The winter of 1949 was an exceptional winter with much snow and blowing winds. Bulldozers were needed to open the roads for mail service and for the farmers to get to town. Many trips to town were made with the horses and sled. Mail would pile up at the post office, because the mailman could not make delivers. Some mail was dropped near school houses by plane. Hay drops were also made in some locations, because it was impossibly to get feed to the cattle.

The Knell family attended church at St. Peter's Lutheran Church located about two miles west of the family farm. Services were in German until in the 1950's, Rev. Dietrich Bergstad, started to include some English in his sermons. About 1953 German and English services were alternated. In 1958, because the congregation had become too small to continue to support a pastor, the church was disbanded and the families started to attend services at Peace Lutheran Church in Hazen. Here also German and English was used until 1961 when English became the only language used.

For many years Traugott was a deacon at St Peter's Church. This meant that on Saturday the church building had to be cleaned and dusted and gotten ready for the Sunday services. He also had to toll the bell if one of the church members had died. He had to pay church bills and collect money from the members of the congregation to keep the church in operation. In the winter he had to make sure that the church was warm for the service.

Christmas 1991 was celebrated at home with most of the family. After Christmas, Traugott and Hertha and granddaughter, Bobbi Jo, went to visit their son, Marvin and his family, in Jamestown because they had been unable to make it to Hazen for Christmas. They stayed there for a few days and were on their way home on December 30. West of Bismarck on Interstate 94, near New Salem, their car hit a patch of ice , the car went across the center median and their car was broadside by a car coming in the east bound lane. Hertha was killed instantly and Traugott died before help could arrive. Bobbi Jo was thrown from the car and suffered a broken ankle and some cracked bones in her lower back. she also had numerous bruises and was hospitalized for some time but has fully recovered.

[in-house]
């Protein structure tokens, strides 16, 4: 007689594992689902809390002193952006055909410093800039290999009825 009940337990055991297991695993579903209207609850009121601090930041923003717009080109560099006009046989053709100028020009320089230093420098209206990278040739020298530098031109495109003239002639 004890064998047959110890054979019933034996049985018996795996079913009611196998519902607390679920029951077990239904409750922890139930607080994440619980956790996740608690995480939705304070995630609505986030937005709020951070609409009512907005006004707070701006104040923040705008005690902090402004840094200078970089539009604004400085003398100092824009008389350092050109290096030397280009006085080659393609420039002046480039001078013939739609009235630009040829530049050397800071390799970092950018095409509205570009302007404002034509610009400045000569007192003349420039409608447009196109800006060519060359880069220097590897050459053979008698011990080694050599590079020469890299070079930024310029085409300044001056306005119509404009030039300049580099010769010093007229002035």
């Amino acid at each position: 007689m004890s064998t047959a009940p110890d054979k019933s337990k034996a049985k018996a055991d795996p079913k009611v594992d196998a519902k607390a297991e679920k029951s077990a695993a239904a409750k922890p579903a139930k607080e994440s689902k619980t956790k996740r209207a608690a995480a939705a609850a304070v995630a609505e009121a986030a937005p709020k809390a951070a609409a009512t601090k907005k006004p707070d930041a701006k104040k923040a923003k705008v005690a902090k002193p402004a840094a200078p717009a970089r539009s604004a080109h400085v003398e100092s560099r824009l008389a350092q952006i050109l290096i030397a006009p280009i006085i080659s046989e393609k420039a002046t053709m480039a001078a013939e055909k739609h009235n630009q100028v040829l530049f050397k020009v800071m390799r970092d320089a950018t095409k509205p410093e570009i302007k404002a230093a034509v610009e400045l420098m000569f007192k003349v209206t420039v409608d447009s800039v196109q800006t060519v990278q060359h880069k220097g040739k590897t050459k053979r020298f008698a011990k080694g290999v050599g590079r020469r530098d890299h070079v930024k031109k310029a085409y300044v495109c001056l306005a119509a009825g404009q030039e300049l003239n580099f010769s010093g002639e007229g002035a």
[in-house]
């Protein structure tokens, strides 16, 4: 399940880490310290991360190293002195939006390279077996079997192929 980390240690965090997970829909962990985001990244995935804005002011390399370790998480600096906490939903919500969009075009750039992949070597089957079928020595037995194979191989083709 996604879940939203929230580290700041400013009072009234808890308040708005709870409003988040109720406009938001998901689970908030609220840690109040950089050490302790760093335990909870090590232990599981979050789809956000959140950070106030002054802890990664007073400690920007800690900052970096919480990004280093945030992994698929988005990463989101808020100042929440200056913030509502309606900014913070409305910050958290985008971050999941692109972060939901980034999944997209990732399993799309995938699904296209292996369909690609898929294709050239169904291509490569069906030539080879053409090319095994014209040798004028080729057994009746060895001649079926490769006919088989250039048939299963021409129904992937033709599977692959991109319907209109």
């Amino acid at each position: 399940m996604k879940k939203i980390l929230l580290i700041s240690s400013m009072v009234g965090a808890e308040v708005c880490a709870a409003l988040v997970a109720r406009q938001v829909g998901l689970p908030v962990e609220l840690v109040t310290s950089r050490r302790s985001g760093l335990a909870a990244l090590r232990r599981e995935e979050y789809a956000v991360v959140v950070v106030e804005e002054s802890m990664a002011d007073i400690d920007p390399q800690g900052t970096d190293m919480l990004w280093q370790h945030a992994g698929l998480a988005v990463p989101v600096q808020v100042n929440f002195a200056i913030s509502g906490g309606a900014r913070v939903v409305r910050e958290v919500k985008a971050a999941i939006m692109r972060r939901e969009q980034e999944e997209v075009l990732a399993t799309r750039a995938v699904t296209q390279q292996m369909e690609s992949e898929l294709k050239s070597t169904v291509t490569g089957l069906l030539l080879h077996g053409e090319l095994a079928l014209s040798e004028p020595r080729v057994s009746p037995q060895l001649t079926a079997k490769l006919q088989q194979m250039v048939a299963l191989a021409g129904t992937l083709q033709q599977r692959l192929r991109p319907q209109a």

On Friday, January 3, 1992, at 10:00 a.m. Peace Lutheran Church was filled with family, relatives, neighbors and friends to say one last goodbye to Traugott and Hertha Knell. After the funeral they were laid to rest at the St. Peter's cemetery in a the beautiful rural setting that they had lived and worked in all their lives together.

Written in 1994 for the Knell Book "Pioneers And Their Children."

Updated: May 30, 2007